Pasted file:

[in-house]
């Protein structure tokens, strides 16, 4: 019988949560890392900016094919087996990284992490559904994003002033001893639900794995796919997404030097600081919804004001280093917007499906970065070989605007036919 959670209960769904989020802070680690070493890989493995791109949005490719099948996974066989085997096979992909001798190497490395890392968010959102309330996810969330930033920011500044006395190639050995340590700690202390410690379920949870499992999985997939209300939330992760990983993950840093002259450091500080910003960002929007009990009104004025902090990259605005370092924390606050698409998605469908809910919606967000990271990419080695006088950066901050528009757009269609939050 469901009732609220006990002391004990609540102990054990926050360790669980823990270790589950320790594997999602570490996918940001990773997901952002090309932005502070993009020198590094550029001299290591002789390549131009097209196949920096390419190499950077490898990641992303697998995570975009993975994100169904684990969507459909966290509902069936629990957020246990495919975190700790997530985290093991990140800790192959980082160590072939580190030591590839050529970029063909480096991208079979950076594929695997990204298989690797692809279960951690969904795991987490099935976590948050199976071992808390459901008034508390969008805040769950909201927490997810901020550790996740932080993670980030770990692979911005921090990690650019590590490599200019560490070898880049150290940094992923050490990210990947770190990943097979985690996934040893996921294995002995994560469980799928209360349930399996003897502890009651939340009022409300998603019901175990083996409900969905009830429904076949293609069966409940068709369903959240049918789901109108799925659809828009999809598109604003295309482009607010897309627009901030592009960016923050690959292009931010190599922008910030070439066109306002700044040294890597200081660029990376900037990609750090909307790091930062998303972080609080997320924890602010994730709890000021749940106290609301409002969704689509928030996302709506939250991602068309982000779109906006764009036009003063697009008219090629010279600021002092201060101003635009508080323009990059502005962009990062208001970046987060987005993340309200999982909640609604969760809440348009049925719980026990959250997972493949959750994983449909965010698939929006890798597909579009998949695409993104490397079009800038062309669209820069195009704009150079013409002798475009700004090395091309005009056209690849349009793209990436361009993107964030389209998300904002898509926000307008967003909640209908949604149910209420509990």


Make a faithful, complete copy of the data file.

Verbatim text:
[in-house]
């Protein structure tokens, strides 16, 4: 019988949560890392900016094919087996990284992490559904994003002033001893639900794995796919997404030097600081919804004001280093917007499906970065070989605007036919 959670209960769904989020802070680690070493890989493995791109949005490719099948996974066989085997096979992909001798190497490395890392968010959102309330996810969330930033920011500044006395190639050995340590700690202390410690379920949870499992999985997939209300939330992760990983993950840093002259450091500080910003960002929007009990009104004025902090990259605005370092924390606050698409998605469908809910919606967000990271990419080695006088950066901050528009757009269609939050 469901009732609220006990002391004990609540102990054990926050360790669980823990270790589950320790594997999602570490996918940001990773997901952002090309932005502070993009020198590094550029001299290591002789390549131009097209196949920096390419190499950077490898990641992303697998995570975009993975994100169904684990969507459909966290509902069936629990957020246990495919975190700790997530985290093991990140800790192959980082160590072939580190030591590839050529970029063909480096991208079979950076594929695997990204298989690797692809279960951690969904795991987490099935976590948050199976071992808390459901008034508390969008805040769950909201927490997810901020550790996740932080993670980030770990692979911005921090990690650019590590490599200019560490070898880049150290940094992923050490990210990947770190990943097979985690996934040893996921294995002995994560469980799928209360349930399996003897502890009651939340009022409300998603019901175990083996409900969905009830429904076949293609069966409940068709369903959240049918789901109108799925659809828009999809598109604003295309482009607010897309627009901030592009960016923050690959292009931010190599922008910030070439066109306002700044040294890597200081660029990376900037990609750090909307790091930062998303972080609080997320924890602010994730709890000021749940106290609301409002969704689509928030996302709506939250991602068309982000779109906006764009036009003063697009008219090629010279600021002092201060101003635009508080323009990059502005962009990062208001970046987060987005993340309200999982909640609604969760809440348009049925719980026990959250997972493949959750994983449909965010698939929006890798597909579009998949695409993104490397079009800038062309669209820069195009704009150079013409002798475009700004090395091309005009056209690849349009793209990436361009993107964030389209998300904002898509926000307008967003909640209908949604149910209420509990």